Frank Witsil, Detroit Free Press
April 12, 2018
As Holocaust survivors fade away, so are the memories about the efforts to wipe out the Jewish population in Europe, according to a survey released Thursday on Holocaust Remembrance Day, or Yom Hashoah.
“On the occasion of Yom Hashoah, it is vital to open a dialogue on the state of Holocaust awareness so that the lessons learned inform the next generation,” said Julius Berman, president of the Conference on Jewish Material Claims Against Germany, the group that commissioned the survey. “We are alarmed that today’s generation lacks some of the basic knowledge about these atrocities.”
The national survey found gaps in basic facts and knowledge of the Holocaust and a consensus (93%) that schools should be responsible for providing Holocaust education, with eight out of 10 people saying that education can help prevent it from happening again.
Moreover, a majority of American adults (70%)said fewer people care about the Holocaust than they used to and more than half (58%) fear the Holocaust could happen again.
“In metro Detroit, we’re lucky we have a Holocaust museum open to the public,” said Rabbi Eli Mayerfeld, CEO of the Holocaust Memorial Center Zekelman Family Campus in Farmington Hills. “We’d encourage people to come here and learn about the Holocaust and the lessons they can learn about their own lives.”
In 2016, a law was passed requiring public school children in Michigan to learn about the Holocaust as part of their social studies curriculum, spending at least six hours learning about genocide between sixth and eighth grades.
The 55,000 square-foot center has been teaching about the Holocaust and its legacy for more than 25 years. An estimated 35,000 school children visit the center each year. In addition to the museum, the center also includes a library archive and research center.
“The most important thing we teach visitors is that all history — the Holocaust in particular — is made through a series of choices,” Mayerfeld said. “Every choice has a consequence and the choices made by every individual has power.”
He added: “Life is lived forward, but you’ve got to be looking in the rear-view mirror, and that’s where this idea of ‘never forget’ or ‘never again’ comes from: The idea of zachor, the Hebrew word that means remember. It’s important that people understand what occurred before.”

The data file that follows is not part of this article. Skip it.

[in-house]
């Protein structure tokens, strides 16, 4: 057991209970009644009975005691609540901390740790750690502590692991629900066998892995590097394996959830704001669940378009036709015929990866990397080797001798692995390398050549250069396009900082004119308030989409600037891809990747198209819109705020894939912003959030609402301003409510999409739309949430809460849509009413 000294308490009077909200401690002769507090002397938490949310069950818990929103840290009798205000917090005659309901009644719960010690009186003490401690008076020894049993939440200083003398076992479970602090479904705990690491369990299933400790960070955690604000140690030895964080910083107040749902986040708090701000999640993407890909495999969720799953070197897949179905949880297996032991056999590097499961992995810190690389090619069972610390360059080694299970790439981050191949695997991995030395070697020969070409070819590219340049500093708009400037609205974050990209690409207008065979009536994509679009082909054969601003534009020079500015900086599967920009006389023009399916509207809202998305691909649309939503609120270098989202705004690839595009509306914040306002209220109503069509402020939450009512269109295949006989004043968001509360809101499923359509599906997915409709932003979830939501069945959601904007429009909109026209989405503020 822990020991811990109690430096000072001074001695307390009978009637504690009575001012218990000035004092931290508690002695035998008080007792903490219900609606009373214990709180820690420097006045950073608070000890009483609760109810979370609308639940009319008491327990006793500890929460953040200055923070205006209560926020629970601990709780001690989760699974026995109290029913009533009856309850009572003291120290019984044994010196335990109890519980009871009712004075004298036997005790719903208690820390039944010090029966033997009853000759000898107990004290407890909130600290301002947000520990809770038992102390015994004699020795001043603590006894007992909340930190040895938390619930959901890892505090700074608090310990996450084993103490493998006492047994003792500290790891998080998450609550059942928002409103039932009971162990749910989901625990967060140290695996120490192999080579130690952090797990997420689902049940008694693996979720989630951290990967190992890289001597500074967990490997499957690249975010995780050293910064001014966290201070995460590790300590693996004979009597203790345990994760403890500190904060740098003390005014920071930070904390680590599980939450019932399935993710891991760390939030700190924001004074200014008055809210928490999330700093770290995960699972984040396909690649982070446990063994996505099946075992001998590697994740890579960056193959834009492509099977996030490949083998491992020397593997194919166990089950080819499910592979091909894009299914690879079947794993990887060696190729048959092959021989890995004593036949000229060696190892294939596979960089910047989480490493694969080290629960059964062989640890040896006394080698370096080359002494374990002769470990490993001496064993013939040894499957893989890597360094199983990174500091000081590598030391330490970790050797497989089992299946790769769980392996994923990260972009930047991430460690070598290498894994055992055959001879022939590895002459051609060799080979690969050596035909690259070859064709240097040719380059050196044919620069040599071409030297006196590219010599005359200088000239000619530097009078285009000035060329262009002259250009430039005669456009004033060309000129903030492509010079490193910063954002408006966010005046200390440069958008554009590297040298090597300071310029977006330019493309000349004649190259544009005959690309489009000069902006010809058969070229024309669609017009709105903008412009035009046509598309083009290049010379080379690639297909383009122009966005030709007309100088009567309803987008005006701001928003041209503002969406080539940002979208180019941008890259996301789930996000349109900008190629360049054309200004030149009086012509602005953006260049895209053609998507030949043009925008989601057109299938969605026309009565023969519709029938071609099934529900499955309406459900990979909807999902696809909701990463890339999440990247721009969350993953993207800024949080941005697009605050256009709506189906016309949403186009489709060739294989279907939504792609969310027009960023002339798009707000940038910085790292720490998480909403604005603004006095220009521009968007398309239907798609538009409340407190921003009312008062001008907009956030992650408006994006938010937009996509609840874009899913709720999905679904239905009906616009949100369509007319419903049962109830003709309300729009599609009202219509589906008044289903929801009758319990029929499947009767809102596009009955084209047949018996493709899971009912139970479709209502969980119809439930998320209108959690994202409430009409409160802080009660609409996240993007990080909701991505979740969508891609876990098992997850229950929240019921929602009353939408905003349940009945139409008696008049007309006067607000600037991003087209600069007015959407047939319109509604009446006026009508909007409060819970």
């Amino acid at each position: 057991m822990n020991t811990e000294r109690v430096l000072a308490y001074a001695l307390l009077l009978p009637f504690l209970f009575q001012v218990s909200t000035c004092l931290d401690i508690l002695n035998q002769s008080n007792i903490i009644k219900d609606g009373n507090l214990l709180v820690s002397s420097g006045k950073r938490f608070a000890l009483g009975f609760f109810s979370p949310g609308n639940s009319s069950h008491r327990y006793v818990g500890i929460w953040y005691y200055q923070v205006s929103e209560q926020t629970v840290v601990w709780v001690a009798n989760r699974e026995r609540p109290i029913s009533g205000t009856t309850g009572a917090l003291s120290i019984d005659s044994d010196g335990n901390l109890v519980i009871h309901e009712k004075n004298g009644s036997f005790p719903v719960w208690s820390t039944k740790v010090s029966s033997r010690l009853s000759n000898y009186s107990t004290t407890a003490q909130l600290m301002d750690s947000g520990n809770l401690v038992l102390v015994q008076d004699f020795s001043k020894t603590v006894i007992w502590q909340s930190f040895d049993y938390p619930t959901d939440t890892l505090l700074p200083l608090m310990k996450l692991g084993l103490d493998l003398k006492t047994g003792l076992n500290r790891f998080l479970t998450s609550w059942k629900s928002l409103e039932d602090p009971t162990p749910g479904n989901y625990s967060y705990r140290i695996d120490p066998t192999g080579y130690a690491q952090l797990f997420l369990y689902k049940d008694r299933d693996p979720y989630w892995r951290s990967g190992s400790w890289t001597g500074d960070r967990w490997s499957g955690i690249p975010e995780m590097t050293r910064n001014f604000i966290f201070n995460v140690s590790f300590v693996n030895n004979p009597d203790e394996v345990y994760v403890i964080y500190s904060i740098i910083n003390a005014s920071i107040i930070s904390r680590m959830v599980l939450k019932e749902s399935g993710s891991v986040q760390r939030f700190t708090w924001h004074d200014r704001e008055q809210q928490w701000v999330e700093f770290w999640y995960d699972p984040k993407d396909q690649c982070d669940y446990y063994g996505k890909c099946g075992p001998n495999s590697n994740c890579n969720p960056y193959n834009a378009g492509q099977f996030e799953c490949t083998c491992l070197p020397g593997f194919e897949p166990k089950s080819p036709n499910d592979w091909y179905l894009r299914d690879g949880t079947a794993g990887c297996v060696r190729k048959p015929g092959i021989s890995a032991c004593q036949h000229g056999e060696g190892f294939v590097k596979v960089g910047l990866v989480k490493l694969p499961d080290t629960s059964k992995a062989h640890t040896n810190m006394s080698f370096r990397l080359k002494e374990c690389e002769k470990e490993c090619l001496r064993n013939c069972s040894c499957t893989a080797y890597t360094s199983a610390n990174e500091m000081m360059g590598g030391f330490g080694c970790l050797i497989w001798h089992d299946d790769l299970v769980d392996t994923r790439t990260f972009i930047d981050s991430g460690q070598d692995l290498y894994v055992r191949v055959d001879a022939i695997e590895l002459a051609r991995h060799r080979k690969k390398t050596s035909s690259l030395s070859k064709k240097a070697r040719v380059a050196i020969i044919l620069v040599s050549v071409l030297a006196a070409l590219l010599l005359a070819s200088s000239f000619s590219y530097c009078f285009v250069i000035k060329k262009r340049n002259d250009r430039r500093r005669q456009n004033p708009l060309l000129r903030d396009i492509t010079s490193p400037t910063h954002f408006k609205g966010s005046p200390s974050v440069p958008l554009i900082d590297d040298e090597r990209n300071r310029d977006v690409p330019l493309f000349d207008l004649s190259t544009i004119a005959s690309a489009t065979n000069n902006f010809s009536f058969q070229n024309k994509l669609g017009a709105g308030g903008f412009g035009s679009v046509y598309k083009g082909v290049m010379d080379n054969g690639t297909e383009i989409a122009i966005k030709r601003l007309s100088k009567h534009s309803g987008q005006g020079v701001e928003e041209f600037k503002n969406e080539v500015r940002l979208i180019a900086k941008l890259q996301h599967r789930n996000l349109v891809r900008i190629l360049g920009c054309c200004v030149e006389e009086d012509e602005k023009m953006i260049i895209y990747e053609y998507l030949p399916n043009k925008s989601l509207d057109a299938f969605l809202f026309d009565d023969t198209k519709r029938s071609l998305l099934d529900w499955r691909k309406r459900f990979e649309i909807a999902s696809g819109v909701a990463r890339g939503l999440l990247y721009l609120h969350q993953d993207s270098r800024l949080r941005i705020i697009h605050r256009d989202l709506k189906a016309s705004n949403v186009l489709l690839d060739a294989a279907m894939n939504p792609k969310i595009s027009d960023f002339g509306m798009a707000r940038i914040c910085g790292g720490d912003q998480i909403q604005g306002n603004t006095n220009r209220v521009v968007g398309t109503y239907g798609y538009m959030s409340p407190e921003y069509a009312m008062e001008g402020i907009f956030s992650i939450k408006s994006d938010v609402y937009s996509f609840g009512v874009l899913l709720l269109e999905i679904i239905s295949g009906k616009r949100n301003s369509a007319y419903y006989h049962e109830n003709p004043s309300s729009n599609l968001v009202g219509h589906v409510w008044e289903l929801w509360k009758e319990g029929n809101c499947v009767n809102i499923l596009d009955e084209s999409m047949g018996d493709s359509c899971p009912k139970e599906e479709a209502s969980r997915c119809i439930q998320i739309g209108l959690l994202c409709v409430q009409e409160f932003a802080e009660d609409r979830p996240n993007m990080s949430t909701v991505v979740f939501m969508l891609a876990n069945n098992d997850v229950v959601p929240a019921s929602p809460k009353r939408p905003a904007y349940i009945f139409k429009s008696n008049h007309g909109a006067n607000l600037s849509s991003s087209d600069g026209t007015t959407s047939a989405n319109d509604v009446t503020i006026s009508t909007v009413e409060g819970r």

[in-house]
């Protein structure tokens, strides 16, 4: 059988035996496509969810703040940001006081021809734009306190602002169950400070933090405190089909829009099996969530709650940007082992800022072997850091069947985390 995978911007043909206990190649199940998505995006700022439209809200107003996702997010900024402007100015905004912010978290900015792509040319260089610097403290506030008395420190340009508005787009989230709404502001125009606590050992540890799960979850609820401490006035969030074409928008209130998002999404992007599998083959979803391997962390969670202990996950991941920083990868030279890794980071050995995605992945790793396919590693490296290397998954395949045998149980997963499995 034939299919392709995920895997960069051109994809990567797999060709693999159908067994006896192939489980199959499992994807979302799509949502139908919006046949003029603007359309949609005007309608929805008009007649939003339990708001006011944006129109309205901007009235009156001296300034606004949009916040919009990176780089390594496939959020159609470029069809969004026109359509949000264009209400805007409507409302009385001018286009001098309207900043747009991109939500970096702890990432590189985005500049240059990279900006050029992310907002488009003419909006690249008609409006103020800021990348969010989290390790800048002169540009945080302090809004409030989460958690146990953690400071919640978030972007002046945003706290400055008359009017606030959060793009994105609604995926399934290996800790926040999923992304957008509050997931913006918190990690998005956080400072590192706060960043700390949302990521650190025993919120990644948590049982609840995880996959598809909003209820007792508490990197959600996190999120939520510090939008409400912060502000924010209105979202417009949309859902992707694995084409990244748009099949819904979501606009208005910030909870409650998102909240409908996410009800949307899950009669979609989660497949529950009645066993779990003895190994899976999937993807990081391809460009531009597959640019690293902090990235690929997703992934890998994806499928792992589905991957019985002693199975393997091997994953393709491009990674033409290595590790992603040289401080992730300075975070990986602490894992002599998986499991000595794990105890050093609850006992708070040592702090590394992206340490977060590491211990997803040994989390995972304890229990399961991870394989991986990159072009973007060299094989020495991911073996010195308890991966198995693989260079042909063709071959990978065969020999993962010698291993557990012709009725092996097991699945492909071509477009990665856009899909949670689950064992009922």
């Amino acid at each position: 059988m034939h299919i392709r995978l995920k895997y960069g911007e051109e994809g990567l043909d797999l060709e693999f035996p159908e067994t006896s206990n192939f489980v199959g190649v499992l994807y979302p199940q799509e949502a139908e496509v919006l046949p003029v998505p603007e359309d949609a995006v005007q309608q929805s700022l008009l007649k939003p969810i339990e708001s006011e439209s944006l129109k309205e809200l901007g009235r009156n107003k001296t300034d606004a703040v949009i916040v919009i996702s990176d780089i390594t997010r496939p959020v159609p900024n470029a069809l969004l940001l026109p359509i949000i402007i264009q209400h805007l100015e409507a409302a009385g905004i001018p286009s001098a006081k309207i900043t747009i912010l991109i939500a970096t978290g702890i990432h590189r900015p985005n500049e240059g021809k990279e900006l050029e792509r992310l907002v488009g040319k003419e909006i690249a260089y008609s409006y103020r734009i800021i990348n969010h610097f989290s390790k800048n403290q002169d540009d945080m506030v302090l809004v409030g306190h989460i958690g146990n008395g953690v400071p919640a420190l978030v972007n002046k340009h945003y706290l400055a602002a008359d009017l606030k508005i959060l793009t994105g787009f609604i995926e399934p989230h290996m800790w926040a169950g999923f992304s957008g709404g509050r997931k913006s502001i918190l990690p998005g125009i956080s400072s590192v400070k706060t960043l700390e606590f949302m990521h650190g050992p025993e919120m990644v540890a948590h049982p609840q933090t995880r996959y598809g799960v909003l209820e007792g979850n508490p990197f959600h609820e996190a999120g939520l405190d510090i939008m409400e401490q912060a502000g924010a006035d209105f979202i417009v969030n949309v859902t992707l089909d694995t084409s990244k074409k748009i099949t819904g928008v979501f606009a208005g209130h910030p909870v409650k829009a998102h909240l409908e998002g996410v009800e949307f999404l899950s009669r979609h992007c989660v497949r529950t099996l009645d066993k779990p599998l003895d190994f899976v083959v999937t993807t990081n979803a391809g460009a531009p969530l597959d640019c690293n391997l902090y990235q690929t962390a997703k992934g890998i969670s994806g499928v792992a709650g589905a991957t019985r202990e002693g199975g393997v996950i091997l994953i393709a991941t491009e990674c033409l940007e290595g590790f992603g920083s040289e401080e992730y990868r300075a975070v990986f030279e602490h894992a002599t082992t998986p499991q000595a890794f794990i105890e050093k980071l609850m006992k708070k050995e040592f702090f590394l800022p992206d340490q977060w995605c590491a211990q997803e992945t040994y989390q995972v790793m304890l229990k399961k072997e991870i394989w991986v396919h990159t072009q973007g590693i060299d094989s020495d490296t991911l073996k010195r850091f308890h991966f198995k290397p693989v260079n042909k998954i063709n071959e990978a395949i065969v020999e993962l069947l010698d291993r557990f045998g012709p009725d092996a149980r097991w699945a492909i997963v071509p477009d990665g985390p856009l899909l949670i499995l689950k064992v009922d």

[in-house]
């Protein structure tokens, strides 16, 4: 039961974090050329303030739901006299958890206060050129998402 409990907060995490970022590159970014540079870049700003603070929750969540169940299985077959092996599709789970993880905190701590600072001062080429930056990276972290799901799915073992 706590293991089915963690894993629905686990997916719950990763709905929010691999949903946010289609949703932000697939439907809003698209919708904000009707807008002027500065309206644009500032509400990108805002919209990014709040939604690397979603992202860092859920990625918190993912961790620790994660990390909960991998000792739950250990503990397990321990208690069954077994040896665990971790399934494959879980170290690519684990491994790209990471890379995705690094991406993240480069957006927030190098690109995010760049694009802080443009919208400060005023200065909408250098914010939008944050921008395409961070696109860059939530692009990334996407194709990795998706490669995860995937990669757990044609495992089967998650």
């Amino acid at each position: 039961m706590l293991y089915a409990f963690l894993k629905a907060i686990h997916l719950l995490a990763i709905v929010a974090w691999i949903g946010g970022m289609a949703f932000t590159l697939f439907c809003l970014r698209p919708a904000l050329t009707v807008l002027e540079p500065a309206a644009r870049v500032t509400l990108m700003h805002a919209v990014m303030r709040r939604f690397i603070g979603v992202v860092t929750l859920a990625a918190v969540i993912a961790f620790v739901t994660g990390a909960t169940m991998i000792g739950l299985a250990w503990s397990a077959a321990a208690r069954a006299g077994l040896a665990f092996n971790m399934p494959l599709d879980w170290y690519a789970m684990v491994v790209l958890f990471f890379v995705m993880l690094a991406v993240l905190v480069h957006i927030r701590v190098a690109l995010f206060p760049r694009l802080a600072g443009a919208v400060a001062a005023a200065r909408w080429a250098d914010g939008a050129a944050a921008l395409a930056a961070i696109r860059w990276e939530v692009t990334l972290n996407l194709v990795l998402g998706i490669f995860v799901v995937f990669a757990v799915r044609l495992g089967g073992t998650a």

About 6 million Jews, nearly two-thirds of the Jewish population in Europe, were systematically targeted and killed as part a plan by Nazi Germany leading up to — and during — World War II. In addition to Jews, other groups were targeted, including gay men, Gypsies, Jehovah Witnesses, Catholics and people with disabilities.
The persecution took place in stages, starting with identifying Jews, excluding them from society, and then sending them to death camps.
Among the study’s findings:
- Nearly one-third of all Americans believe that substantially less — 2 million or fewer — than the 6 million Jews were killed during the Holocaust.
- Nearly half of Americans, 45%, cannot name a single European concentration camp or ghetto.
- Eight in ten Americans have not visited a Holocaust museum.
The survey collected results from a random sample of 1,350 adult Americans representing various demographics. The conference is made up of representatives from museums, educational institutions, and leading nonprofits such as Yad Vashem and the United States Holocaust Memorial Museum.
“This study underscores the importance of Holocaust education in our schools,” said Greg Schneider, executive vice president of the conference. “There remain troubling gaps in Holocaust awareness while survivors are still with us; imagine when there are no longer survivors here to tell their stories.”
Contact Frank Witsil: 313-222-5022 or firstname.lastname@example.org.
Holocaust Memorial Center
The center, 28123 Orchard Lake Road, in Farmington Hills, is open from 9:30 a.m. to 5 p.m. on Sunday, and Tuesday through Thursday; from 9:30 a.m. to 8:30 p.m. on Monday; and from 9:30 a.m. to 3 p.m. on Friday. It is closed Saturday and on Jewish holidays.
Admission: $8 for adults, $5 for children and students